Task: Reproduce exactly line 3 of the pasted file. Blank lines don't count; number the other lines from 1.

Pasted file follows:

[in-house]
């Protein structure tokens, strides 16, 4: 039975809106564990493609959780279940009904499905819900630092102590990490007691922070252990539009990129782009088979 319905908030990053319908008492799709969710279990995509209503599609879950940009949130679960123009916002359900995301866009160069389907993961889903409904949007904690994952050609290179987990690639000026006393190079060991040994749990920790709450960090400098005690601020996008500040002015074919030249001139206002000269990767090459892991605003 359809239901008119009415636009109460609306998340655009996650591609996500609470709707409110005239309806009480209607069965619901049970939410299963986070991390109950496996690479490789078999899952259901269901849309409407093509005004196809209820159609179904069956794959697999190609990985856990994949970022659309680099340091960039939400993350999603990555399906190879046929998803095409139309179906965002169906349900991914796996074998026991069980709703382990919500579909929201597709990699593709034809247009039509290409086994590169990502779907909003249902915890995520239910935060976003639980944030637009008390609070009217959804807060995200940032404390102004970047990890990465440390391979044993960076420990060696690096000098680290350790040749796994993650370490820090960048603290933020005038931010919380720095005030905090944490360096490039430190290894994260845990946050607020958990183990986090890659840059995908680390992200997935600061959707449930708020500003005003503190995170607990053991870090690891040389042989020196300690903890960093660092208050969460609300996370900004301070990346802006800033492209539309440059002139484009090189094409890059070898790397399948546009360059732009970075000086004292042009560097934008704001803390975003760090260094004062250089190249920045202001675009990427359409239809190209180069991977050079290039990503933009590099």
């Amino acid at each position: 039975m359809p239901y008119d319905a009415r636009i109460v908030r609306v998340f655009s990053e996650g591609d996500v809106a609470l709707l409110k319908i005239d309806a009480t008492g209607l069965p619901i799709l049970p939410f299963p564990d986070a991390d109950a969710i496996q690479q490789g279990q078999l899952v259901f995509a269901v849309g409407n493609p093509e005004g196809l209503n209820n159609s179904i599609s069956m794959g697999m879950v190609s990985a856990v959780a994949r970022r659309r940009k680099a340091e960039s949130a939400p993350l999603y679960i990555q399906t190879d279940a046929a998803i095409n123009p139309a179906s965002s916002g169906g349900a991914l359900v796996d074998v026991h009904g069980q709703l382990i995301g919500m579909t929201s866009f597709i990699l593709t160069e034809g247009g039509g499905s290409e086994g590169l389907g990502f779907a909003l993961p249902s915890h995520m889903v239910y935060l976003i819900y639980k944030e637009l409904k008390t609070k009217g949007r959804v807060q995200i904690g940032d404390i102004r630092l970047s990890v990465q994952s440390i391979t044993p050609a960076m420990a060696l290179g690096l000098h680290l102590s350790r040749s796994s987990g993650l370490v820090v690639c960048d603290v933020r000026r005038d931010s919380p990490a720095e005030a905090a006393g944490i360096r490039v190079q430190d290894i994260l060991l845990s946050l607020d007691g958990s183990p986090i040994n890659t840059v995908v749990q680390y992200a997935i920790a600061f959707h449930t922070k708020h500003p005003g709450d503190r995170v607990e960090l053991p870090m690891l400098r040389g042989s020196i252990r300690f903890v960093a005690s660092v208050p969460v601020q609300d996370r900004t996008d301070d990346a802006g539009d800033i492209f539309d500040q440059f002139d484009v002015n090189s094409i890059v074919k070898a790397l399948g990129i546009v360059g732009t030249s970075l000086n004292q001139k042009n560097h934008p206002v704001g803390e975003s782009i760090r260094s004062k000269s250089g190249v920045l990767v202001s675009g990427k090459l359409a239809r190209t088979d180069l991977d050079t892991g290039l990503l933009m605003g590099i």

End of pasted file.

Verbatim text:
């Amino acid at each position: 039975m359809p239901y008119d319905a009415r636009i109460v908030r609306v998340f655009s990053e996650g591609d996500v809106a609470l709707l409110k319908i005239d309806a009480t008492g209607l069965p619901i799709l049970p939410f299963p564990d986070a991390d109950a969710i496996q690479q490789g279990q078999l899952v259901f995509a269901v849309g409407n493609p093509e005004g196809l209503n209820n159609s179904i599609s069956m794959g697999m879950v190609s990985a856990v959780a994949r970022r659309r940009k680099a340091e960039s949130a939400p993350l999603y679960i990555q399906t190879d279940a046929a998803i095409n123009p139309a179906s965002s916002g169906g349900a991914l359900v796996d074998v026991h009904g069980q709703l382990i995301g919500m579909t929201s866009f597709i990699l593709t160069e034809g247009g039509g499905s290409e086994g590169l389907g990502f779907a909003l993961p249902s915890h995520m889903v239910y935060l976003i819900y639980k944030e637009l409904k008390t609070k009217g949007r959804v807060q995200i904690g940032d404390i102004r630092l970047s990890v990465q994952s440390i391979t044993p050609a960076m420990a060696l290179g690096l000098h680290l102590s350790r040749s796994s987990g993650l370490v820090v690639c960048d603290v933020r000026r005038d931010s919380p990490a720095e005030a905090a006393g944490i360096r490039v190079q430190d290894i994260l060991l845990s946050l607020d007691g958990s183990p986090i040994n890659t840059v995908v749990q680390y992200a997935i920790a600061f959707h449930t922070k708020h500003p005003g709450d503190r995170v607990e960090l053991p870090m690891l400098r040389g042989s020196i252990r300690f903890v960093a005690s660092v208050p969460v601020q609300d996370r900004t996008d301070d990346a802006g539009d800033i492209f539309d500040q440059f002139d484009v002015n090189s094409i890059v074919k070898a790397l399948g990129i546009v360059g732009t030249s970075l000086n004292q001139k042009n560097h934008p206002v704001g803390e975003s782009i760090r260094s004062k000269s250089g190249v920045l990767v202001s675009g990427k090459l359409a239809r190209t088979d180069l991977d050079t892991g290039l990503l933009m605003g590099i």